FIG. 1 is a side elevation, partially sectioned, of structure comprising one form of the present invention.

FIG. 2 is a side elevation, partially broken away in section, of alternate structure similar to that shown in FIG. 1.

FIG. 3 is an enlarged transverse vertical section taken along the line 3-3 in FIG. 2.

FIG. 4 is a vertical section taken along the line 4-4 in FIG. 3.

FIG. 5 illustrates in side elevation, and in fragmentary section, an additional embodiment of the present invention.

FIGS. 6 and 7 illustrate apparatus systems wherein both water and slurry liquids may be used alternately, the same being powered either by an air pump or by a centrifugal pump.

In FIG. 1 a water tap 10 is provided with a valve handle 11 and includes a threaded outlet portion to which connector 12 of conduit 13 is threaded. The bottom portion of conduit 13 is coupled to a tee 15, the same incorporating a valve 14 provided with valve handle 16. The tee valve construction is conventional and provides for flow of water from conduit 13 to conduit 18, in the direction of the arrows, as well as the exhaust of fluid in a direction to the left in conduit 18 and out drain conduit 17. Conduits 17 and 18 are connected as shown to opposed legs of the tee. Connector 19 of conduit 18 is coupled to inlet 20 of air compression cylinder 21. The latter is provided with a cover 22 having riser 28 and also air bleeder valve 23 having valve ball 24.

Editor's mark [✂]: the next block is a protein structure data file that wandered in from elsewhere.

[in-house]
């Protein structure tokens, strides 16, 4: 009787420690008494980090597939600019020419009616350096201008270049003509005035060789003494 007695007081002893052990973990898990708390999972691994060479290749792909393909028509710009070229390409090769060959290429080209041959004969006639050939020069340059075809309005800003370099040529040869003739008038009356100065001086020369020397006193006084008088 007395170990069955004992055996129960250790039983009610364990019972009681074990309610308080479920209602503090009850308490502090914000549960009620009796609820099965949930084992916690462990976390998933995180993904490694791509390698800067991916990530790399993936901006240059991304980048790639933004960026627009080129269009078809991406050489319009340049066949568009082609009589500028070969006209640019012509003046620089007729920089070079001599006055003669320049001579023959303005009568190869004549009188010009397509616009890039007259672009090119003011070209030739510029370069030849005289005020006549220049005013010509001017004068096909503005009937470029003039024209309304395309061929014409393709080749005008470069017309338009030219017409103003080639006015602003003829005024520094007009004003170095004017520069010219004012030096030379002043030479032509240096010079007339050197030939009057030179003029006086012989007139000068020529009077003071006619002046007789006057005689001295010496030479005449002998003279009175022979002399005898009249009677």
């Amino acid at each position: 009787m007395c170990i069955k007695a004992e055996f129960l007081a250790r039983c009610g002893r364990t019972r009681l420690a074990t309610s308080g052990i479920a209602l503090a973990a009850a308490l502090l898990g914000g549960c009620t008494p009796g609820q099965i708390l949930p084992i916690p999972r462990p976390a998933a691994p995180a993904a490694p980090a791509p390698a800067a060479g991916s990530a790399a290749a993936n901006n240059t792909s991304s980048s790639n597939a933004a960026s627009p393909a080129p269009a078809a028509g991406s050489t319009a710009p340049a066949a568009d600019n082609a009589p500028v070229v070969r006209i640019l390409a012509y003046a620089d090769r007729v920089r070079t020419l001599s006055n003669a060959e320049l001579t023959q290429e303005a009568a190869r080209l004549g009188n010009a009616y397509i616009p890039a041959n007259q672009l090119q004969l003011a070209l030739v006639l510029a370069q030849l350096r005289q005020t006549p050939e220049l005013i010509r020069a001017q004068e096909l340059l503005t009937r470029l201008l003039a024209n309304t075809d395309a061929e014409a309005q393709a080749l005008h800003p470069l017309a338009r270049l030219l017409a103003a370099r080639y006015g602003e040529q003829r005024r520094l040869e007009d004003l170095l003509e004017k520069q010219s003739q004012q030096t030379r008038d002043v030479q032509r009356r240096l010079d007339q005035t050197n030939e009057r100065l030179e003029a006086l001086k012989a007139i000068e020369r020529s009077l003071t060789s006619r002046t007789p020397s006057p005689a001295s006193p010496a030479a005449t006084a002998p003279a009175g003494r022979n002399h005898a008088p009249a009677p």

A spring 25 is disposed within the cylinder 21 and abuts against the upper surface of air compression piston 26. Bottom 27 may be concave downwardly if desired and abuts the bottom surface of piston 26. Connector 29 of curved conduit 30 is coupled to riser 28; the remaining connector 31 of conduit 30 is connected to aerator tube 32. The latter is disposed at the bottom of pressure exhaust cylinder 34. Suitable attachments 35 mount the aerator tube 33 in a position as shown such that connector 31 may be coupled thereto.

Slurry outlet port 40 of cylinder 34 receives connector 41 of conduit 42. The latter is designed as a flexible elongate conduit having the outer end thereof connected to boss 43 of spray nozzle 44.